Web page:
Flint or chert can be used to make a nice scraper. A scraper is used to smooth a surface or to remove small amounts of material from wood or bone. Scrapers are also used to remove flesh and hair from hides to make rawhide or to prepare hides for tanning. The blade of the scraper is held at a ninety degree angle from the surface being worked.

All you have to do to make a scraper is knock a good flake off of a piece of flint, chert, or even glass. If you have already made a hand axe you will probably have several flakes that will work as scrapers. Pictured below: top, flakes that were produced while making a hand axe; middle, front view of scraper made from Arkansas flint; bottom, side view of the same scraper.

Scrapers can be large or small depending on the job at hand. One word of caution about scrapers; you do not want the blade to be too thin. A thin blade will crumble or break when you use it. Pictured below; series of pictures showing the scraper being used to remove bark from a yaupon holly stick.

In the next post we will learn how to make a stone hand saw.

Sunday, October 16, 2011

How to Make a Stone Hand Axe

A hand axe is a piece of roughly shaped stone that can be held in the hand and used to cut down saplings or to cut limbs off of trees. The hand axe is a good basic tool that can be used to make other tools, and the hand axe is easy to make.

All you need is a good flint cobble and a hammer stone. Obsidian does not make a very good hand axe because it is too fragile. The first time that you chop into a tree with an obsidian hand axe, the blade will probably crumble. So find a good piece of flint or chert. I try to find a whole cobble so that the back of the hand axe, the part that will be in my hand, does not have any sharp edges. Pictured below: a flint cobble, also referred to as a flint nodule, and a hammer stone

Now hold the cobble in one hand and strike downward on the other end of the cobble with your hammer stone. This should take a nice flake off of the cobble. Pictured below: top, preparing to strike off the first flake; bottom, first flake removed

Next turn the cobble over and use the same technique to knock a flake off of the other side of the cobble’s point. Pictured below: second flake removed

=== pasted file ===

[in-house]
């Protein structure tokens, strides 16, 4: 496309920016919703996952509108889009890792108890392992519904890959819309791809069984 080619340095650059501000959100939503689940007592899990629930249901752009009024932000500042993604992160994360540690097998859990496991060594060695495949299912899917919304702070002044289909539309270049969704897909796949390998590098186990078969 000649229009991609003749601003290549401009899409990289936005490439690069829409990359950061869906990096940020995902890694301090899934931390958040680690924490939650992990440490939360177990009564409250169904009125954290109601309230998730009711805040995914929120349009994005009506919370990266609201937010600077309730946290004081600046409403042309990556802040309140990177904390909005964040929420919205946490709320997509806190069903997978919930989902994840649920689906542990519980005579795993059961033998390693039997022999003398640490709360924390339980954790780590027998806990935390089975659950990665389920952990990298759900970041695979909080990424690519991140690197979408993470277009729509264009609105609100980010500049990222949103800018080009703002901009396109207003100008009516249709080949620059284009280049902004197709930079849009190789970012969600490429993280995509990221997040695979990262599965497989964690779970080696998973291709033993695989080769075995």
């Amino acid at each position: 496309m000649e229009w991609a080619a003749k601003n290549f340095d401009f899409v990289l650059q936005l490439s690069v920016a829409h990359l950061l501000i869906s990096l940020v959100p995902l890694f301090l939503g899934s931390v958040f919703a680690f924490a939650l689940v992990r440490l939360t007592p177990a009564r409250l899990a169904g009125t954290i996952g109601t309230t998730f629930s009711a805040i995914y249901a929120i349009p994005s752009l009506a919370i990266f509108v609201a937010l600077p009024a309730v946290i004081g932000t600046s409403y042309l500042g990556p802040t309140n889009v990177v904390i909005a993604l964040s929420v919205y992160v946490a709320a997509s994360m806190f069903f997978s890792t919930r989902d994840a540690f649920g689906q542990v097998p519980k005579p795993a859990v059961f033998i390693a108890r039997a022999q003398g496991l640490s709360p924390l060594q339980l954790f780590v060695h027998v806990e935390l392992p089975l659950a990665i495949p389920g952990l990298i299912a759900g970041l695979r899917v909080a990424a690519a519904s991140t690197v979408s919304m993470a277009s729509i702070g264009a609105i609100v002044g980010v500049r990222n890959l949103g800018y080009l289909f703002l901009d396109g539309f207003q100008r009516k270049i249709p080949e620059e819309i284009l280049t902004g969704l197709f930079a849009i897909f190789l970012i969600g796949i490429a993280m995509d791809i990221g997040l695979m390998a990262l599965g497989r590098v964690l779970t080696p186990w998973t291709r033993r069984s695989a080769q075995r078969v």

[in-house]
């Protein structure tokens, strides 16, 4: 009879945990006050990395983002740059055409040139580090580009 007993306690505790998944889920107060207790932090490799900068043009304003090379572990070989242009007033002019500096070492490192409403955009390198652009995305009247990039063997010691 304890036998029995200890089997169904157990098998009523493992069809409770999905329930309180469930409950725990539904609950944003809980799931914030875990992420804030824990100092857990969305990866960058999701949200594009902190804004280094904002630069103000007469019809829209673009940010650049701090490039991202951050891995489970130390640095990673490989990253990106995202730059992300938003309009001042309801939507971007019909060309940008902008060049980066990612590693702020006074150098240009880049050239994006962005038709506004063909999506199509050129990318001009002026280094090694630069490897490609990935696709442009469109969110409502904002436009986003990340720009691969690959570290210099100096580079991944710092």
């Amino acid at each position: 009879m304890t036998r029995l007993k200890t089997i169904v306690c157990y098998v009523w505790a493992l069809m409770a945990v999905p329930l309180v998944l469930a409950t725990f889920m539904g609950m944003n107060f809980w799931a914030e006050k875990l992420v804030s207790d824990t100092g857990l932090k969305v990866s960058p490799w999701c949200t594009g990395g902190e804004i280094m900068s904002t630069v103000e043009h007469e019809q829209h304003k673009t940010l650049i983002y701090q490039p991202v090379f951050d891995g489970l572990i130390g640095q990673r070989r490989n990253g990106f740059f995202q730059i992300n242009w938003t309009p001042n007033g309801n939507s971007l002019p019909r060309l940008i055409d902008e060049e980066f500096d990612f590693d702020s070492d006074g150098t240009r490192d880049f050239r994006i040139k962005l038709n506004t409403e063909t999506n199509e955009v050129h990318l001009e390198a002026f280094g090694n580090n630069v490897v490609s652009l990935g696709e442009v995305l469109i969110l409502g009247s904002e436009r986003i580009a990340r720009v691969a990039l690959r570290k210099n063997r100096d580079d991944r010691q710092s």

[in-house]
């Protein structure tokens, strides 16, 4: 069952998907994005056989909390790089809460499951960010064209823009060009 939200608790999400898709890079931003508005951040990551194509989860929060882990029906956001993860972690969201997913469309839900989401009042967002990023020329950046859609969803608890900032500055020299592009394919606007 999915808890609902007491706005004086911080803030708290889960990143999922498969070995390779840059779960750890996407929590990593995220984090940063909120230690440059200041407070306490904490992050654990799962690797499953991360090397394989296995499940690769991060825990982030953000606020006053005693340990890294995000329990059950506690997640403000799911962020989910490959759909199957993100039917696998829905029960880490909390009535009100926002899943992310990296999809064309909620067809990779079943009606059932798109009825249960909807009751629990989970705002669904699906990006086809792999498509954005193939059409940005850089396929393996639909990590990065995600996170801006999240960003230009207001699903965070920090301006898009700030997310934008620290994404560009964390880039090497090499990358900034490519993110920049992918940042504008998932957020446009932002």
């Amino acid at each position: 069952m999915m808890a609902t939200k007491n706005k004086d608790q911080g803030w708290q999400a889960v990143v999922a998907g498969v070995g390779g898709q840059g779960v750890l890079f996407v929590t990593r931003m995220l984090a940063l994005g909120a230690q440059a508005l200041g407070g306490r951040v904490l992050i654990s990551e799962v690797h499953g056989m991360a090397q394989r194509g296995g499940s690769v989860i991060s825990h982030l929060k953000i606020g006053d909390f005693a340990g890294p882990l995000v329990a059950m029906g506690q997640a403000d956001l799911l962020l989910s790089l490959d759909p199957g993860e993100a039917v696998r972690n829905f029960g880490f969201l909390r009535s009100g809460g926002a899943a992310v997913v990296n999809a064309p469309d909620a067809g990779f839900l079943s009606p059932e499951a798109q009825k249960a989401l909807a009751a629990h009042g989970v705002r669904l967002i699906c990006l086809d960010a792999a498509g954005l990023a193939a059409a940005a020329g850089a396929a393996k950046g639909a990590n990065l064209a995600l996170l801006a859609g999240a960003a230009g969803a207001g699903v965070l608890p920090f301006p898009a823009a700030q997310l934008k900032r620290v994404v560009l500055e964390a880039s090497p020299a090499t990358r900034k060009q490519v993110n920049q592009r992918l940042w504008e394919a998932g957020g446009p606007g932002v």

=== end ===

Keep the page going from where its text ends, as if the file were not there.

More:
You should now have the beginnings of a crude edge to your hand axe. Keep taking flakes off of first one side and then the other until you have formed your hand axe. Pictured below: Finished hand axe.

One of the nice by-products of making a hand axe is that you will have a nice assortment of flakes left over with which you can make hand saws, scrappers, drills, and arrow points. Pictured below: left-over flakes from shaping the hand axe

When you have completed your hand axe try cutting down a green sapling. You will be surprised at how quickly you can do this. Pictured below: series of pictures shows a green, two-inch, hardwood sapling being cut down with the hand axe

The total time to cut down the sapling was four and a half minutes. Not as fast as a steel axe, but a heck of a lot faster than you could cut it with a pocket knife, and that’s if you have a pocket knife.

Tuesday, October 11, 2011

How to Make a Primitive Stone Flake Knife

Today you can buy some beautiful stone knives. These knives are made of obsidian or flint and have long beautiful blades. Only a really first rate craftsman can make one of these. I have a great one myself that was a gift from a friend. Pictured below: Beautiful but impractical long bladed flint knife.

The problem with these knives is that they are very brittle and easily broken. For this reason most primitive knives, with the exception of a few ceremonial knives, did not look anything like these works of art. Most stone knives looked more like slightly lop-sided arrowheads.

A good example is the knife carried by the “Ice Man”, a late stone-age man who was found frozen in a glacier in the Italian Alps. The Ice Man knife had an overall length of five inches. It is described as looking like an “arrowhead” that has been wedged into a split wooden handle and secured with animal sinew. Pictured below: The Ice Man’s knife.

The Ice Man’s knife is not an exception but is, rather, the rule. There are hundreds of examples of these small stone knives that have been found at archeological sites around the world.